10 BC Labour Market Inter-provincial Migration of Post-secondary Graduates Alberta and BC gained the most post-secondary graduates of all the provinces through interprovincial migration between 2001 and Overall, Alberta had a net increase of 28,000 post-secondary graduates and BC had a net increase of 15,800. And, until recently, BC continued to be a significant net recipient of interprovincial in-migration. However, BC and Alberta were 8 th and 7th respectively in undergraduate degrees granted per 100,000 population produced in 2009/10. Net number of persons aged between 25 and 64 who moved to a province or territory different than the one they lived in five years earlier by level of educational attainment, provinces and territories, 2006 Level of educational attainment Less than high school High school diploma Sub-total No Post secondary Trades certificate College diploma University certificate or diploma below bachelor level University degree Sub-total Post Secondary Provinces/Territories Total Atlantic Provinces ,715-2,110-1, ,650-9,215-11,325 Quebec 75-1,400-1, , ,920-5,440-6,765 Ontario -3,695-4,025-7,720-3,925-5, ,210-17,930 Manitoba -1,810-2,535-4,345-1,390-2, ,440-8,885-13,230 Saskatchewan ,985-3,840-1,400-2, ,415-9,965-13,805 Alberta 6,420 9,905 16,325 5,865 9,355 2,015 10,760 27,995 44,320 British Columbia 450 2,875 3,325 1,530 3,285 1,110 9,890 15,815 19,140 Source: Statistics Canada, Census of Population,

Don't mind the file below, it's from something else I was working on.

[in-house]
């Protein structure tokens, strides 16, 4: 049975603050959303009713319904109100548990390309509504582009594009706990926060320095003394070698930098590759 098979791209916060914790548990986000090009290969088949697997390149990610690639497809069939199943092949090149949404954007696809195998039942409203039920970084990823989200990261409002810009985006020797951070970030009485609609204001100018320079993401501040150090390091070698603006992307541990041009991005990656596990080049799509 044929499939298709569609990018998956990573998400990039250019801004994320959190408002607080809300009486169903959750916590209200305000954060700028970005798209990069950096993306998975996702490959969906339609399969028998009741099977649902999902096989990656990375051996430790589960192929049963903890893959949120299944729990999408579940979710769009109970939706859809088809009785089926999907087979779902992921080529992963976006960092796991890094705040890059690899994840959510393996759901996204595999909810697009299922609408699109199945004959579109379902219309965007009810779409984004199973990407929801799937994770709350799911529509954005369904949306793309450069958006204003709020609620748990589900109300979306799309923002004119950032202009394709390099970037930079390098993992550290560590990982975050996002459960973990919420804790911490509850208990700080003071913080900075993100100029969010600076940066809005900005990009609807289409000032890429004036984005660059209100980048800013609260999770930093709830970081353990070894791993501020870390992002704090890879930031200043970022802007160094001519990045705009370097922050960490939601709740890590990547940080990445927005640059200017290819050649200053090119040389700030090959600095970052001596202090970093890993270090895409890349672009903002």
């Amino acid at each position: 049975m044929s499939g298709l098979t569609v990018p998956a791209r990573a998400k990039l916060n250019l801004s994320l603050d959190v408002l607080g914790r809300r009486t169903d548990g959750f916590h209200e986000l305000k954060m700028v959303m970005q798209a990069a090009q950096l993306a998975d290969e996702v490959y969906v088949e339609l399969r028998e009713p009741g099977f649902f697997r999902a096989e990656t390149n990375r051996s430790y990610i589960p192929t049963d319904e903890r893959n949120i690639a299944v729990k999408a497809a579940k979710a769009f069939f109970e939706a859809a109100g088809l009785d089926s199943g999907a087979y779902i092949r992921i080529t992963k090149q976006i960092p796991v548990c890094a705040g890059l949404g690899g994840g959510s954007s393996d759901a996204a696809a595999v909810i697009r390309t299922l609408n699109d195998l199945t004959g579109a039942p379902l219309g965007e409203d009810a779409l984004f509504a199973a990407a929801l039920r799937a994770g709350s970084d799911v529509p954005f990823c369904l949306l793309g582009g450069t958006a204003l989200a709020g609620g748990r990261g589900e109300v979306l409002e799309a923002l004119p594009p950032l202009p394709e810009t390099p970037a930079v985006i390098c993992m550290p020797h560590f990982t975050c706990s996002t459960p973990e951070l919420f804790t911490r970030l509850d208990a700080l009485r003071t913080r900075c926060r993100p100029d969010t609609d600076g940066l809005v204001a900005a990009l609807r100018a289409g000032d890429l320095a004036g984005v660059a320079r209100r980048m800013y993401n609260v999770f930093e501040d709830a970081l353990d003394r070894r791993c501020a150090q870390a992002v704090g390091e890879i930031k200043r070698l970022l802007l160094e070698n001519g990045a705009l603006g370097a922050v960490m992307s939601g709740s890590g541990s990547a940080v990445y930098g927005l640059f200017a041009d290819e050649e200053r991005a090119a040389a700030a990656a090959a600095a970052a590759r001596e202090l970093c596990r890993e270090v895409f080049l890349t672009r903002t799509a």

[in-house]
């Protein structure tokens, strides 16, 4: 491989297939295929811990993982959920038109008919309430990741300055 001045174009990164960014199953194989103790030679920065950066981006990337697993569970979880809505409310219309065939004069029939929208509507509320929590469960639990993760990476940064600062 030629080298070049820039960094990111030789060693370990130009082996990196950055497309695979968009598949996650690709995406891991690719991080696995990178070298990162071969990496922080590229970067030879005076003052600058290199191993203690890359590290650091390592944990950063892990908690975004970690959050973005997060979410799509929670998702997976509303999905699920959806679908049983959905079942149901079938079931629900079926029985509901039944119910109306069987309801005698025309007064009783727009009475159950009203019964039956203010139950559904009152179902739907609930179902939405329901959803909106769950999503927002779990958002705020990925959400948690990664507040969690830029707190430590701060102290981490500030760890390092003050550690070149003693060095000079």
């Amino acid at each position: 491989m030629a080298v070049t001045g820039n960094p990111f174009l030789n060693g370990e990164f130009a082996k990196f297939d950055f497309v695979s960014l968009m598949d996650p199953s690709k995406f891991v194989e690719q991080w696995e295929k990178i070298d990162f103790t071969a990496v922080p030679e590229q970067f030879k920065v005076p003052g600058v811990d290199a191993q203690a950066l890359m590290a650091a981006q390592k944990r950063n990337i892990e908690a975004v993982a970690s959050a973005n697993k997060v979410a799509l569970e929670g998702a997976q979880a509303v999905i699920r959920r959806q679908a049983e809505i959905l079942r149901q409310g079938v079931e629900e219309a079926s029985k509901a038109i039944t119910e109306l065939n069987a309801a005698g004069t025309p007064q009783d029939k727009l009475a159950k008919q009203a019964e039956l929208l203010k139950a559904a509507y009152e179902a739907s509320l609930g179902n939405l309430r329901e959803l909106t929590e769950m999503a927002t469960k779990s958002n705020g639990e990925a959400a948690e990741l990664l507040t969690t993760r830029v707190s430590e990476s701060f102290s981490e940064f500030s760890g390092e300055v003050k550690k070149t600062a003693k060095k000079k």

11 BC Labour Market International and Inter-provincial In-migration Net migration has decreased materially in the past two years, versus the preceding five years; a decrease of approximately 25,500 migrants on average, or 43% per year. The 2010 BC Stats forecast for net in-migration for per year, above the actual numbers for 2010/11 and 2011/12. As noted, BC has historically relied on interprovincial in-migration to help meet its labour market supply needs and its talent capacity. the period 2010 to 2016 was approximately 54,000 British Columbia Migration Components International Inter-provincial Total Net Year Net Net Migration ,486 8,800 51, ,625 15,005 54,630 5 year avg 57, ,607 14,643 62, ,611 9,995 62, ,692 8,728 56, , ,421 2 yr avg 32, /12 39,024-4,648 34,376 Source: BC Stats 11